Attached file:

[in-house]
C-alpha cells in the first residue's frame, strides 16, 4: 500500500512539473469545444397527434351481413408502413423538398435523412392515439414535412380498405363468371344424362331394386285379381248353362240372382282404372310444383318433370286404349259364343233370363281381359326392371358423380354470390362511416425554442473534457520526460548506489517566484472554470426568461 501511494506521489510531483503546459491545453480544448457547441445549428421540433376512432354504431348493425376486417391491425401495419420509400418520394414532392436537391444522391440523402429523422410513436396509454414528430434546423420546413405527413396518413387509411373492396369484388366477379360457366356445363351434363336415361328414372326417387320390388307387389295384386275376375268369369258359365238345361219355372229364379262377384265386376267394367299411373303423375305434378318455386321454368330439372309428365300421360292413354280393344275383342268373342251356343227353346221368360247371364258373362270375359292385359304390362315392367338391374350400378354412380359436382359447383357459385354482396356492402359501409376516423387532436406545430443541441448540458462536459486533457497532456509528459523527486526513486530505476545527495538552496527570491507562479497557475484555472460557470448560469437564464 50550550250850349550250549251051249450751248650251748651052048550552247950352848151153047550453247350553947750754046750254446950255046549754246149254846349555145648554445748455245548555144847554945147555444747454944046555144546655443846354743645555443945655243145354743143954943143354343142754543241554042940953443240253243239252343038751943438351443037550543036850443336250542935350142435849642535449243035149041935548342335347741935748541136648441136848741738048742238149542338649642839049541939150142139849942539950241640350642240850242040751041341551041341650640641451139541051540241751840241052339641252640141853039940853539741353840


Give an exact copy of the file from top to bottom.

[in-house]
C-alpha cells in the first residue's frame, strides 16, 4: 500500500512539473469545444397527434351481413408502413423538398435523412392515439414535412380498405363468371344424362331394386285379381248353362240372382282404372310444383318433370286404349259364343233370363281381359326392371358423380354470390362511416425554442473534457520526460548506489517566484472554470426568461 501511494506521489510531483503546459491545453480544448457547441445549428421540433376512432354504431348493425376486417391491425401495419420509400418520394414532392436537391444522391440523402429523422410513436396509454414528430434546423420546413405527413396518413387509411373492396369484388366477379360457366356445363351434363336415361328414372326417387320390388307387389295384386275376375268369369258359365238345361219355372229364379262377384265386376267394367299411373303423375305434378318455386321454368330439372309428365300421360292413354280393344275383342268373342251356343227353346221368360247371364258373362270375359292385359304390362315392367338391374350400378354412380359436382359447383357459385354482396356492402359501409376516423387532436406545430443541441448540458462536459486533457497532456509528459523527486526513486530505476545527495538552496527570491507562479497557475484555472460557470448560469437564464 50550550250850349550250549251051249450751248650251748651052048550552247950352848151153047550453247350553947750754046750254446950255046549754246149254846349555145648554445748455245548555144847554945147555444747454944046555144546655443846354743645555443945655243145354743143954943143354343142754543241554042940953443240253243239252343038751943438351443037550543036850443336250542935350142435849642535449243035149041935548342335347741935748541136648441136848741738048742238149542338649642839049541939150142139849942539950241640350642240850242040751041341551041341650640641451139541051540241751840241052339641252640141853039940853539741353840